This is entry #89 in our ongoing 100 Philosophers, 100 Artworks, 100 Words series.
[Content warning: The following contains a brief depiction and a discussion of suicide.]
Excerpts from J.D. Salinger’s “A Perfect Day for Bananafish”:
“Muriel. Now, listen to me.”
“Your father talked to Dr. Sivetski.”
“Oh?” said the girl
“He told him everything. At least, he said he did – you know your father. The trees. That business with the window. Those horrible things he said to Granny about her places for passing away. What he did with all those lovely pictures from Bermuda – everything.”
“Well?” said the girl
“Well. In the first place, he said it was a perfect crime the Army released him from the hospital – my word of honor. He very definitely told your father there’s a chance – a very great chance, he said – that Seymour may completely lose control of himself. My word of honor.”
“Sybil,” he said, “I’ll tell you what we’ll do. We’ll see if we can catch a bananafish.”
“A bananafish,” he said, and undid the belt of his robe. He took off the robe. His shoulders were white and narrow, and his trunks were royal blue. He folded the robe, first lengthwise, then in thirds. […]. He bent over, picked up the float, and secured it under his right arm. Then, with his left hand, he took Sybil’s hand.
He got off at the fifth floor, walked down the hall, and let himself into 507. The room smelled of new calfskin luggage and nail-lacquer remover.
He glanced at the girl lying asleep on one of the twin beds. Then he went over to one of the pieces of luggage, opened it, and from under a pile of shorts and undershirts he took out an Ortgies calibre 7.65 automatic. He released the magazine, looked at it, then reinserted it. He cocked the piece. Then he went over and sat down on the unoccupied twin bed, looked at the girl, aimed the pistol, and fired a bullet through his right temple.”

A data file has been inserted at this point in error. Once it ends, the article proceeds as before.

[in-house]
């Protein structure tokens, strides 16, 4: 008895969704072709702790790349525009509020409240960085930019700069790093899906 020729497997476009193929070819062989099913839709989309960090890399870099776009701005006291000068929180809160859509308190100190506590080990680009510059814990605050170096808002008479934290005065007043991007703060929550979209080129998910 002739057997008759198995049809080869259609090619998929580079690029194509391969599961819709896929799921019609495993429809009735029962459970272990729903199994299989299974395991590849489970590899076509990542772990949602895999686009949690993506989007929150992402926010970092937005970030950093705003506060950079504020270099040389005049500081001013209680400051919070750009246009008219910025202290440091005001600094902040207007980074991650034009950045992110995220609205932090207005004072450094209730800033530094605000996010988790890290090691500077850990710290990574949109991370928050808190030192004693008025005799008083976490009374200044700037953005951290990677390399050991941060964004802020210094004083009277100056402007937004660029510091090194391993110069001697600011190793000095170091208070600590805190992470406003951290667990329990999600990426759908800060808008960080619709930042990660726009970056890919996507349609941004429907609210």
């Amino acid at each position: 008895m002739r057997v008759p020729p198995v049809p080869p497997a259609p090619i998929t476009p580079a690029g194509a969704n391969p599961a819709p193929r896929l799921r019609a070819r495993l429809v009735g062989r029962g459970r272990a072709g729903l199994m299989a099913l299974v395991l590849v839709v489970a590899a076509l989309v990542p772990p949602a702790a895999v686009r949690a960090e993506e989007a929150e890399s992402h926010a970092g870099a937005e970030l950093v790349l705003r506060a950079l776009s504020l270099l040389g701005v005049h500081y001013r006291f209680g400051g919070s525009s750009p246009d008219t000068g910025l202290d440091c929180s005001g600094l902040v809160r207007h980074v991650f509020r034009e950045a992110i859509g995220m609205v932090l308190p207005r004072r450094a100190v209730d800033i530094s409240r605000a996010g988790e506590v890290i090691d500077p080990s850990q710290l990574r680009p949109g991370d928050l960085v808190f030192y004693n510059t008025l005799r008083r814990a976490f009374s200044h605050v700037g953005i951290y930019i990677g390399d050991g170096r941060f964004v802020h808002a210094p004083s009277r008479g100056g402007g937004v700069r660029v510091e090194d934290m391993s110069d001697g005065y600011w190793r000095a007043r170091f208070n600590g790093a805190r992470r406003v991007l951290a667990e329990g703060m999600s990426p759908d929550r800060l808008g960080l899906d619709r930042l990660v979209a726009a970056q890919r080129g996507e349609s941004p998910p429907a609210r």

Philosopher: Sean T. Murphy (Southern Utah University)
Artwork: “A Perfect Day for Bananafish,” short story by J.D. Salinger. In Nine Stories (1953).
Words: The 2022 National Veteran Suicide Prevention annual report states that 16 veterans commit suicide daily. Imagine surviving an artillery barrage, your body pressed against the frozen ground of the Ardennes forest (where Salinger served during WWII). Eardrums shot, friends dead, their bodies, once housing senses of humor, smiles, and vital spirits now in pieces small enough to fit in your helmet. Welcome home! Time for vacation; for grocery shopping; for loving and being present. The story’s value lies in its disturbingly elegant handling of the returned soldier’s plight. Perhaps Salinger is wondering whether anyone ever really returns from war.